The hand controls on this bike are Brembo 19mm RCS units and have adjustable reach and aspect ratio.

Again, my inner circle of friends with Harley's (and sport bikes) are all very blown away by the power, but the next things they talk about are how well it shifts and how much they like the controls.

The brakes on this bike are not for everyone, especially the harley crowd. They rattle, make a shit ton of noise, have to be warmed up, etc. Even with the pads warmed up, very few of my friends are willing to stay on the gas too deep into a curve and then stand on the brakes. It takes some getting used to. I also have a TC bagger. Riding it feels archaic, like I am am driving a blimp.

Anyways, glad to see some feedback here. Thanks.
'Never try to teach a pig to sing, it only wastes your time and annoys the pig'.

Online Hossamania

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I would have no problem with the noise from the brakes, and I understand the technique of late, hard braking. That is the way I normally run. I've always felt it was better to brake a little hard for a shorter amount of time, than to brake weakly and build up a lot of heat for a longer period of time.
It sounds like you have really taken the time and effort to put together a complete package and succeeded.
Congratulations!
No shirt, no shoes, but I still get service.
Why? Girl, look at this body!

Offline biggzed

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I thought so, but I thought that motor was going in a different bike. You had posted pics of a bike you were putting together that had Forbidden risers, a T-Sport fairing and a blue and white paint scheme. Doesn't really matter, the end result is simply amazing.

I joined this site many years ago because I was researching a handling problem I was having with a '99 bagger. You were one of the people speaking from experience and actual technical knowledge in a thread I was reading. Most replies were promoting whatever someone had already bought or what their buddy bought, no real critical thinking/honesty in most of those replies. Completing projects like this and documenting them for this site is appreciated by many, myself included.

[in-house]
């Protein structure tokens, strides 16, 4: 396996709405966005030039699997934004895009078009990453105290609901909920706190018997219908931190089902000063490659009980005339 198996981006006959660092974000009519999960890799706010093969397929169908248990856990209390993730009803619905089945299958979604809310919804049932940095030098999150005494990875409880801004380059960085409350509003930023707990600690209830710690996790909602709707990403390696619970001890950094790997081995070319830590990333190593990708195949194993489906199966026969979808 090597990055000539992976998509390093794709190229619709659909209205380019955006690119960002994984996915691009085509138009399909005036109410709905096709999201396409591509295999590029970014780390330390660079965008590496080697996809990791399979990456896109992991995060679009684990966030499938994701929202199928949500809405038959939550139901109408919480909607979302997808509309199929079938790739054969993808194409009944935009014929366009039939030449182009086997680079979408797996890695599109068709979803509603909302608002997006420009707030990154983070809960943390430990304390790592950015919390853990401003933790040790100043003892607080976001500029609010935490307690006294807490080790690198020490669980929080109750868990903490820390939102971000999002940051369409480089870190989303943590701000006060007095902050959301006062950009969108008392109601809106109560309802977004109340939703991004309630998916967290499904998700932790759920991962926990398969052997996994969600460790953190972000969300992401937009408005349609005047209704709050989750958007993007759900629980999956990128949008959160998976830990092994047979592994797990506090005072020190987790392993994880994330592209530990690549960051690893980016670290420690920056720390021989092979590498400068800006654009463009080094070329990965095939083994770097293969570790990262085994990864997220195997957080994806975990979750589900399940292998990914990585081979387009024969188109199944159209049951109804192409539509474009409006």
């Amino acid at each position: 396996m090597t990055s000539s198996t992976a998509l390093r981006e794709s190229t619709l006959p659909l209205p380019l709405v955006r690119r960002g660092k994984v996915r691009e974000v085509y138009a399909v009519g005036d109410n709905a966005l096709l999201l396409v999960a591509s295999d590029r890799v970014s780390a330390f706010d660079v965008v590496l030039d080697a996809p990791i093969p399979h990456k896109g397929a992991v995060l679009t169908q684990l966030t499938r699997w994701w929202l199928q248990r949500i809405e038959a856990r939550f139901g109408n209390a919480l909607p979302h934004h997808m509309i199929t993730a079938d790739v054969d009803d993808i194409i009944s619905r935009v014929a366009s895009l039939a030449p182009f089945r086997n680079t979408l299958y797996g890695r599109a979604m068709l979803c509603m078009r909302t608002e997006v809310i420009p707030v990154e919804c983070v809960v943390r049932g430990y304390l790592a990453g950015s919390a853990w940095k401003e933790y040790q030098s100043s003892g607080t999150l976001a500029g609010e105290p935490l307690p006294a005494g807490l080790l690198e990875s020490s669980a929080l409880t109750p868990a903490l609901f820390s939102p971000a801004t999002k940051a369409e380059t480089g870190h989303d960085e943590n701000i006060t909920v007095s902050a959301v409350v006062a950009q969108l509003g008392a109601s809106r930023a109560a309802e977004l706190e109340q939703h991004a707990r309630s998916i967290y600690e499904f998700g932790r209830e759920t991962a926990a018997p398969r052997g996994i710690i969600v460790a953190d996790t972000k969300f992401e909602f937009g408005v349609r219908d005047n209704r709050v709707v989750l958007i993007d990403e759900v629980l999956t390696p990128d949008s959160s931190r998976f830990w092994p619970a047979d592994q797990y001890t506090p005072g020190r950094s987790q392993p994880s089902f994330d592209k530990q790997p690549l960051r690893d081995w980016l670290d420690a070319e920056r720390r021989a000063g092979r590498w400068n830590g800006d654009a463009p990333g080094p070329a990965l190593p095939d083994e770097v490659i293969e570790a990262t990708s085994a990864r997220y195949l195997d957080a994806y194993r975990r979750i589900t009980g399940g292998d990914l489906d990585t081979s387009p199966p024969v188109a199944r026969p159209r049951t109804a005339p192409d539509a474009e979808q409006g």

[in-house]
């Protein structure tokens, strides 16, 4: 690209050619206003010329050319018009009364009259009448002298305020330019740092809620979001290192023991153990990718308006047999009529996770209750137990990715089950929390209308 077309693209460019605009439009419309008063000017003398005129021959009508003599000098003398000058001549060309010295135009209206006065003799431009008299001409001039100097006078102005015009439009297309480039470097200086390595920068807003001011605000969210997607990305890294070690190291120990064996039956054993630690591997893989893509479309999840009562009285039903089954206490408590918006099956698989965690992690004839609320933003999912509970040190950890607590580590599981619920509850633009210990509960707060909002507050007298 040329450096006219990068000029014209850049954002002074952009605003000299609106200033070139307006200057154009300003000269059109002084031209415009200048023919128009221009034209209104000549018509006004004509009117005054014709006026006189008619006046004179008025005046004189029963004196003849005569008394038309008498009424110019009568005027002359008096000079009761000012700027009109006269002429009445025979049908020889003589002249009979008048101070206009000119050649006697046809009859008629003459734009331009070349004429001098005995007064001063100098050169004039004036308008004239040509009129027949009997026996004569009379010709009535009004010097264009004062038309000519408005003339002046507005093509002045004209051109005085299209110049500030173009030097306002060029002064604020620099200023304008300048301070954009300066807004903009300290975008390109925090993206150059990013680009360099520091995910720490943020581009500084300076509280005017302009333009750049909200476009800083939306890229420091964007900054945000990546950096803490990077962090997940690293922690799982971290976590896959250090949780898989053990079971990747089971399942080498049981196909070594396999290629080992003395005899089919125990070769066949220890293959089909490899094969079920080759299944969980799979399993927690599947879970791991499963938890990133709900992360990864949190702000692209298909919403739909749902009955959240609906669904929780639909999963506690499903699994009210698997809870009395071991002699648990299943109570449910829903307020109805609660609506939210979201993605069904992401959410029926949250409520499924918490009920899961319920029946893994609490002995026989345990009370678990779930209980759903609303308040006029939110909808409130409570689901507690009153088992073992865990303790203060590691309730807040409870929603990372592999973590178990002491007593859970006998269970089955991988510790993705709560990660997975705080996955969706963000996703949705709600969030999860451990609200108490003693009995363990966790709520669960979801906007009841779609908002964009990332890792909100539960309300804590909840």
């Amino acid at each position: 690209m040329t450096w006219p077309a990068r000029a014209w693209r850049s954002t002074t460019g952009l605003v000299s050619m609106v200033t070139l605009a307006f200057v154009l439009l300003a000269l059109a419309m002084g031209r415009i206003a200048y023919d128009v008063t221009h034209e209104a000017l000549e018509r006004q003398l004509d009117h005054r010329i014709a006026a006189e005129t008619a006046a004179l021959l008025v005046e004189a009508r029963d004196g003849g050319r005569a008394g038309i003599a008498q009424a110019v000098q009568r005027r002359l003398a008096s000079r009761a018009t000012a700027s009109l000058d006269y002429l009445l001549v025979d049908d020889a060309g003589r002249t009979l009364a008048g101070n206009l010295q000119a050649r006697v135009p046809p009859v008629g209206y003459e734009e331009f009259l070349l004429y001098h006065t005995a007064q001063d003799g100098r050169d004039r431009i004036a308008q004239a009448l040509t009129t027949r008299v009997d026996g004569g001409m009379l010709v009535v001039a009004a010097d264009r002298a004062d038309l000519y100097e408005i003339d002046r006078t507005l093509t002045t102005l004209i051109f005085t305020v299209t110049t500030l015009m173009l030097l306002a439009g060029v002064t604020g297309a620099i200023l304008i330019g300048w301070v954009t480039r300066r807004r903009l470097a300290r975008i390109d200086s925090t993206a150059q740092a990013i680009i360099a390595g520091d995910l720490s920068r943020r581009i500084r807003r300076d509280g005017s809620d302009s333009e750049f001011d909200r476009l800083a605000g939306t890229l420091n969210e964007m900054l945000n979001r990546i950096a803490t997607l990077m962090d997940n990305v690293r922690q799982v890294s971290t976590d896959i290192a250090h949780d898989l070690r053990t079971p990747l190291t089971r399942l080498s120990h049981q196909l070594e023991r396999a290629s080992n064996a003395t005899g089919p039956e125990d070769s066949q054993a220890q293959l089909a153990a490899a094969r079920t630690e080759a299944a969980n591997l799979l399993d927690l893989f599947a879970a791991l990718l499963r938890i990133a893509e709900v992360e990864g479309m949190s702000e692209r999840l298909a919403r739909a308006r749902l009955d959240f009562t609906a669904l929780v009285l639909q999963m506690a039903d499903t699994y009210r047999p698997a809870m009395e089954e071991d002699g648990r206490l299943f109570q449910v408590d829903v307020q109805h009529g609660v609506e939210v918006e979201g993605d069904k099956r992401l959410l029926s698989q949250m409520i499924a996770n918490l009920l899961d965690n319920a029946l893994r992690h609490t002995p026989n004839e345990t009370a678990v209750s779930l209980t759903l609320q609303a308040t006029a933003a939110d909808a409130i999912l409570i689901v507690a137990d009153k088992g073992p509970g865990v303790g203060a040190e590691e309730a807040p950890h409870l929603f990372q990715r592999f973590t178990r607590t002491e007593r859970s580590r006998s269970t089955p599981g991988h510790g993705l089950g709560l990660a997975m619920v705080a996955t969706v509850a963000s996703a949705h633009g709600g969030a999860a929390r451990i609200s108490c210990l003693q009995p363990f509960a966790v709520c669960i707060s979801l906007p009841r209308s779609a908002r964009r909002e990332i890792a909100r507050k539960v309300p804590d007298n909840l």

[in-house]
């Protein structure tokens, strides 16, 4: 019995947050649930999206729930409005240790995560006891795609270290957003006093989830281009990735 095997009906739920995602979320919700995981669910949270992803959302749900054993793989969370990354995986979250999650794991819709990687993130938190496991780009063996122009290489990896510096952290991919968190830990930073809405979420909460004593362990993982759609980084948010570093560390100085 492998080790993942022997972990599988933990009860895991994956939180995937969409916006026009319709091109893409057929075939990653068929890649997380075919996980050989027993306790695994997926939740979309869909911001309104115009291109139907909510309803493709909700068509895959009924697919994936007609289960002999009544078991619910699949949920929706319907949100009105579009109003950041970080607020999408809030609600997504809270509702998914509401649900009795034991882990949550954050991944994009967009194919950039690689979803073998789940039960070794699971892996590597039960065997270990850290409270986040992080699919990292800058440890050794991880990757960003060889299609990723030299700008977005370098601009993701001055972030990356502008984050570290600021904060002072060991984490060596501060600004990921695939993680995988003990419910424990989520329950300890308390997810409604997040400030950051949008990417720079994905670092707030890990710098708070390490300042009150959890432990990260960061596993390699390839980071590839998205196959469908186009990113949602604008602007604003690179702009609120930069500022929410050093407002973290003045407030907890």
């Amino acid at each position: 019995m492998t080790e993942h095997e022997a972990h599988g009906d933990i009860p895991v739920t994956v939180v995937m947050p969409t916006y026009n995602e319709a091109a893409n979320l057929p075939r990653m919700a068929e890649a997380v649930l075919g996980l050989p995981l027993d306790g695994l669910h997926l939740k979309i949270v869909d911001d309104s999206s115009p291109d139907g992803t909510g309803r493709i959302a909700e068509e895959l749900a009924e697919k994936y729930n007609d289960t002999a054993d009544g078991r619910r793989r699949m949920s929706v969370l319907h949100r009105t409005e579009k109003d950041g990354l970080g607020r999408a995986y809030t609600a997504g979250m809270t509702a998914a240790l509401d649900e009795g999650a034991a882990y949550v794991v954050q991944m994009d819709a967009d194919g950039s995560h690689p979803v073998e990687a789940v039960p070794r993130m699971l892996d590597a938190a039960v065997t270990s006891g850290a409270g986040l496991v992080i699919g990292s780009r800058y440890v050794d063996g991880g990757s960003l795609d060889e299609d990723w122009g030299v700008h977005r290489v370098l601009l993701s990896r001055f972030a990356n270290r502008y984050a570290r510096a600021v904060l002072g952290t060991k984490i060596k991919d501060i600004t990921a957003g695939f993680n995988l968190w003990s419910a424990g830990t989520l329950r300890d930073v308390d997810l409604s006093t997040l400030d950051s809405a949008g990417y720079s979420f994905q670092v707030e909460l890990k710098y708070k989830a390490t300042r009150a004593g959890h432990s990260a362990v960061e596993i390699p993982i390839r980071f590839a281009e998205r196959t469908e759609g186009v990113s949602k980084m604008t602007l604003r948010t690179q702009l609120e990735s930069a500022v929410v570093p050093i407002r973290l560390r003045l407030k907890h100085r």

Keep doing what you are doing and thank you for your service.

Zach

So is this the Smack-A-Hoe motor from your other thread?

Zach

Yes.

Offline turboprop

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Good observation. Yes, until late April, this engine was in one of my other FXR chassis. I had planned to ride the new project bike to an FXR event in early June, but as the date approached I didn't think I would have that bike completed. 

The decision was made to pull the evo out of my red bike and swap this engine in its place. I am currently building another large displacement TC engine to put into the new project bike. The plan is to ride the new bike to the FXR event next year. The details of the new engine have not been worked out. I am leaning towards a 4.250" bore with a a 4" stroke, low compression (10.5 -ish) some short duration .600' - .625' lift cam, a set of heads from Zippers, a little Mik45 carb. make it a long range cruise missile, set up for very spirited touring (think Cannon Ball Run).

The new blue/white bike is sort of different for me. The high risers, sport fairing, saddlebags (canvas), passenger foot pegs (?), are all way out of my normal build profile. But its been fun. Whoever it was that told me to use a wiring harness from an FXD was a freakin idiot. I'd like to go back in time and throat punch him for that idea.

Having multiple FXRs (and a bagger) allows me the luxury to build slow and deliberate. My bikes typically take several years to complete. Lots of planning, mockup, fitting, finishing, etc. Dealing with twenty five year old castings is fun. Its very rare that I work on a trans or inner primary case that doesn't have several holes that need inserts and gasket surfaces that require lapping.

'Never try to teach a pig to sing, it only wastes your time and annoys the pig'.

Offline turboprop

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Forgot to mention the S&S reed valve. My S&S TC case came with one of those reed valves. I hummed and hawed over wether or not to install it.